Explorers Way itinerary, AustraliaThe Explorer’s Way crosses Australia from Adelaide to Darwin, through the South Australian Outback and the red centre of Australia. It covers a total distance of 3016 kilometres or 1874 miles. This itinerary takes visitors from Adelaide to Alice Springs.
Day 1 - Clare Valley
Travel north from Adelaide via Main North Road for two hours before reaching Clare Valley. As well as being the centre of an important pastoral industry, Clare Valley is internationally known for its Riesling and is a popular spot for an overnight stay, with the choice of motel, bed and breakfast and luxury accommodation. Take the opportunity to sample the area’s fine wines at one of dozens of cellar doors.
Alternatively, continue on to Burra, established when copper was found in the area in 1845. Much of its colourful history and character is still intact. Obtain a ‘passport’ from the tourist information office (for a small fee) and spend the afternoon exploring the 11-kilometre (7-mile) trail that highlights 43 heritage sites, seven of which can be entered with the passport key.
Adelaide to Clare: 132km/82 miles 2 hours
Clare – Burra: 42km/26 miles 30 minutes
Day 2 - The Flinders Ranges
Travel from Clare/Burra to the Flinders Ranges, one of eight National Landscapes in Australia. Stop in Melrose, the oldest town in the Flinders Ranges for a meal or refreshment at the North Star Hotel.
Continue north to the quaint town of Quorn. Take a camel tour or, on selected days from April to October, ride the Pichi Richi Railway through the beautiful Pichi Richi Pass.
After Quorn, drive to Wilpena Pound in Flinders Ranges National Park.
An enormous natural amphitheatre, the pound offers breathtaking scenery, rich Aboriginal and European history, wildlife, and above all, a great chance to unwind. A variety of accommodation is available at Wilpena Pound Resort and nearby Rawnsley Park Station. See page 104.
Clare to Wilpena Pound: 382km/237 miles 4 hours
Day 3 - Wilpena Pound
Spend today exploring the area either by walking trail or on a guided 4WD tour, keeping an eye out for native animals and wildflowers (in season). Scenic flights are available (such as a 30-minute flight over the pound), and are another great way to truly appreciate the grandeur of this remarkable area.
This afternoon travel to Parachilna for an overnight stay at the Prairie Hotel, an outback pub that offers a high standard of accommodation and an award-winning restaurant featuring Australian ‘native’ cuisine and a colourful front bar.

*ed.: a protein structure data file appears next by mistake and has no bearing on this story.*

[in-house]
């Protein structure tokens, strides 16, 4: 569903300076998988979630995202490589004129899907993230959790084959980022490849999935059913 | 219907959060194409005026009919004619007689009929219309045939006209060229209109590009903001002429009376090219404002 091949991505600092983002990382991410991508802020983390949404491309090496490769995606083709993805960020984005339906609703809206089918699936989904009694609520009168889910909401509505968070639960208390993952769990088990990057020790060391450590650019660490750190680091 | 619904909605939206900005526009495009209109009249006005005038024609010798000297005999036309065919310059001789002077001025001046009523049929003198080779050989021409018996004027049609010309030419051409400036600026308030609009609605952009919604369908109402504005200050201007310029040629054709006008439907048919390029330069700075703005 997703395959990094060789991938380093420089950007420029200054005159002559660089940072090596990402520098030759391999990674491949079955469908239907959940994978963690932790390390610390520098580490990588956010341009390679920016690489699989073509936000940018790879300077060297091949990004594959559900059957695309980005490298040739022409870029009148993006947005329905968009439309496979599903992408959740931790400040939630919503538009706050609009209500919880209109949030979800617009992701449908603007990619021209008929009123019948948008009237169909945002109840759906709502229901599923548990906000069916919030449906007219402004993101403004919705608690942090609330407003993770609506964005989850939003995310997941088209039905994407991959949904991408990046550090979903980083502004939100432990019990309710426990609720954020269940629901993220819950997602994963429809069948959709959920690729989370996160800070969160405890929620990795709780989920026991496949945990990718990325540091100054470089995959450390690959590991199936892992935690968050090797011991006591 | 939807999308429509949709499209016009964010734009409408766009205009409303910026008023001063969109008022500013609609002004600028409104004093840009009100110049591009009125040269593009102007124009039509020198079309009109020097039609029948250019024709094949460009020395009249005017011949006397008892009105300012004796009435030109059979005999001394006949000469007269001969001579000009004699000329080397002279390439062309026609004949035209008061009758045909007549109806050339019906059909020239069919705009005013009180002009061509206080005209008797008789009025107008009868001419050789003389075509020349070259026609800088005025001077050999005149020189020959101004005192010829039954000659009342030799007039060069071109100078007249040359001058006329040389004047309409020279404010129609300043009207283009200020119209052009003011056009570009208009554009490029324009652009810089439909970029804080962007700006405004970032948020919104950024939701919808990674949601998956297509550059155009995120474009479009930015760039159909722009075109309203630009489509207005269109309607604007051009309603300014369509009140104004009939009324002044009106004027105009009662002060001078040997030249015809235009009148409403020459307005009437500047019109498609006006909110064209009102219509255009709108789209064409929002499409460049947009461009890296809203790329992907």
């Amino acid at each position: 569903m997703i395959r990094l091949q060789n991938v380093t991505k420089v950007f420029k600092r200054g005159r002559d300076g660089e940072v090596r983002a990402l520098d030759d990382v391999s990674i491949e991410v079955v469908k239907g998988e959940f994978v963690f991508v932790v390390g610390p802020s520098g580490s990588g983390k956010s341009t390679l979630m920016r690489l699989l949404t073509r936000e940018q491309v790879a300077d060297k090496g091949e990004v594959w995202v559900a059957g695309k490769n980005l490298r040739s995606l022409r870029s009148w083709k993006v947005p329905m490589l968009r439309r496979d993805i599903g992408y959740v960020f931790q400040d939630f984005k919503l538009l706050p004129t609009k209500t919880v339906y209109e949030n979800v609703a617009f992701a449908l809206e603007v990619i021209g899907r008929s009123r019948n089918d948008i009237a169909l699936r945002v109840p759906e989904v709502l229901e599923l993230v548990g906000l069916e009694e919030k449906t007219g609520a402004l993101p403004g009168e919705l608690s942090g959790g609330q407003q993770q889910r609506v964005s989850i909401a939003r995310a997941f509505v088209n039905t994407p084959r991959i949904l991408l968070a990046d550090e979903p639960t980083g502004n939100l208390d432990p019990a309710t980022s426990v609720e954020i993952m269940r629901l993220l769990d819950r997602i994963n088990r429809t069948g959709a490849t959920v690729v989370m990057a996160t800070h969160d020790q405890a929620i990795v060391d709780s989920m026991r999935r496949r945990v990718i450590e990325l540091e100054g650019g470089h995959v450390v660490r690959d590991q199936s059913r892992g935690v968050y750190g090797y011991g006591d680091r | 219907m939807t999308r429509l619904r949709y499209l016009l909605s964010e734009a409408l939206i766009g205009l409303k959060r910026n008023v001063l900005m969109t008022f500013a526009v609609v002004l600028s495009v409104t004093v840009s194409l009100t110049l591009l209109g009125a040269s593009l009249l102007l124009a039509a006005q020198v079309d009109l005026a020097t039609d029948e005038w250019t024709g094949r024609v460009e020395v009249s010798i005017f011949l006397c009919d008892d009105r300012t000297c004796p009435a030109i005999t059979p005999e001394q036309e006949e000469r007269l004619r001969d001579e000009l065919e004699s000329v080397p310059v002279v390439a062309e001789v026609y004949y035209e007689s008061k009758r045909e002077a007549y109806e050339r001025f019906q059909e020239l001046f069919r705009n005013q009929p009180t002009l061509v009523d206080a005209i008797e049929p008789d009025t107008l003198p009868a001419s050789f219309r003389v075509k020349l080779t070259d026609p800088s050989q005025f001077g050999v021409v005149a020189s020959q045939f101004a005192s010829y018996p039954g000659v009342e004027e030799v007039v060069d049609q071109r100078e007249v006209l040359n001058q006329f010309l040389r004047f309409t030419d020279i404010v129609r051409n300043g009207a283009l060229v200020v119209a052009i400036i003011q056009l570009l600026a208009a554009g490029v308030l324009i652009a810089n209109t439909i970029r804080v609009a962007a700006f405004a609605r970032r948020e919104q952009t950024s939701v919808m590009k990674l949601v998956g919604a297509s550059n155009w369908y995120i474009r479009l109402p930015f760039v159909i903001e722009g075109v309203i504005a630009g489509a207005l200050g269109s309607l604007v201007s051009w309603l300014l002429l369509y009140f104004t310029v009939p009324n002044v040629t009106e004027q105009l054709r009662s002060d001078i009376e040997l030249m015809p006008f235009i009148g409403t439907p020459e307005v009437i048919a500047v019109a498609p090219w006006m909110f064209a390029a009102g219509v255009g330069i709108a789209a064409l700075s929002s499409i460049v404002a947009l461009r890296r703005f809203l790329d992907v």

Wilpena Pound – Parachilna: 77km 1 hour
Day 4 - Arkaroola
This morning drive from Parachilna via Blinman to the township of Arkaroola, exploring areas such as Chambers Gorge if time permits.
Arkaroola is a private wilderness sanctuary and one of Australia’s most spectacular areas. Rich in history, the area features rugged mountains, towering granite peaks, magnificent gorges and waterholes, and, of course, wildlife including the shy Yellow-footed Rock-wallaby.
This afternoon, join Arkaroola’s famous Ridgetop Tour, which features breathtaking scenery from the back of a 4WD. The pinnacle of the tour is Siller Lookout, which givesvisitors the impression of being on top of the world.
Tonight, take a tour of the night skies from Arkaroola Astronomical Observatory that houses the largest privately owned telescope in Australia. The skies are so clear, the view is simply stunning. A variety of accommodation is available at Arkaroola.
Parachilna to Arkaroola: 197km/122 miles 2 hours 30 minutes
Day 5 - Outback
Continue your journey into the Outback driving from Arkaroola to William Creek, via Iga Warta, Copley, Lyndhurst and Marree. At Iga Warta there is an opportunity to learn about the Aboriginal people, their culture, history, food and music.
Marree is the starting point for the Birdsville and Oodnadatta Tracks. The journey to William Creek is along the Oodnadatta Track, once the track of the Ghan railway to Alice Springs. It is now mostly used for livestock transport and travellers wanting to experience the real Outback.
At Coward Springs, there is an old railway siding and a campground that has shaded sites and the chance to soak in a natural hot pool. Continue along the Oodnadatta Track to William Creek, which boasts the world’s most isolated pub. Spend the evening here, in basic cabin or hotel accommodation.
Arkaroola to William Creek: 450km/280 miles 7 hours
Day 6 - Coober Pedy
Travel from William Creek to Coober Pedy, Australia’s unique ‘underground town’. Opal was discovered here in 1915 and Coober Pedy now produces 95 per cent of Australia’s opal.
Miners who flocked to the area quickly discovered that living underground gave a cool escape from the scorching summer. Visitors can share the experience by choosing from a wide range of accommodation, some offering underground rooms. There are several good restaurants and cafés.
This afternoon, take a tour of the town and get a fascinating insight into a completely different lifestyle. Tours visit underground churches, homes and shops, and the spectacular landscapes of the Breakaways and Moon Plain.
William Creek to Coober Pedy: 166km/103 miles 2 hours
Day 7 - Alice Springs
Depart Coober Pedy and travel along Stuart Highway to Alice Springs. Just over 150-kilometres (93-miles) north of Coober Pedy is Cadney Roadhouse, which has good facilities and essential services for visitors. Time permitting, take a detour east from here to the stunning Copper Hills and Arckaringa Hills, known as The Painted Desert (allow an additional three hours for this experience). Once back on Stuart Highway, drive through Marla (also recommended for a fuel stop) and begin the last section of the drive, which takes you into the Northern Territory and Alice Springs, the heart of the red centre of Australia.
Coober Pedy to Alice Springs: 680km/422.5 miles 7 hours
* Distances and times do not include detours or stops.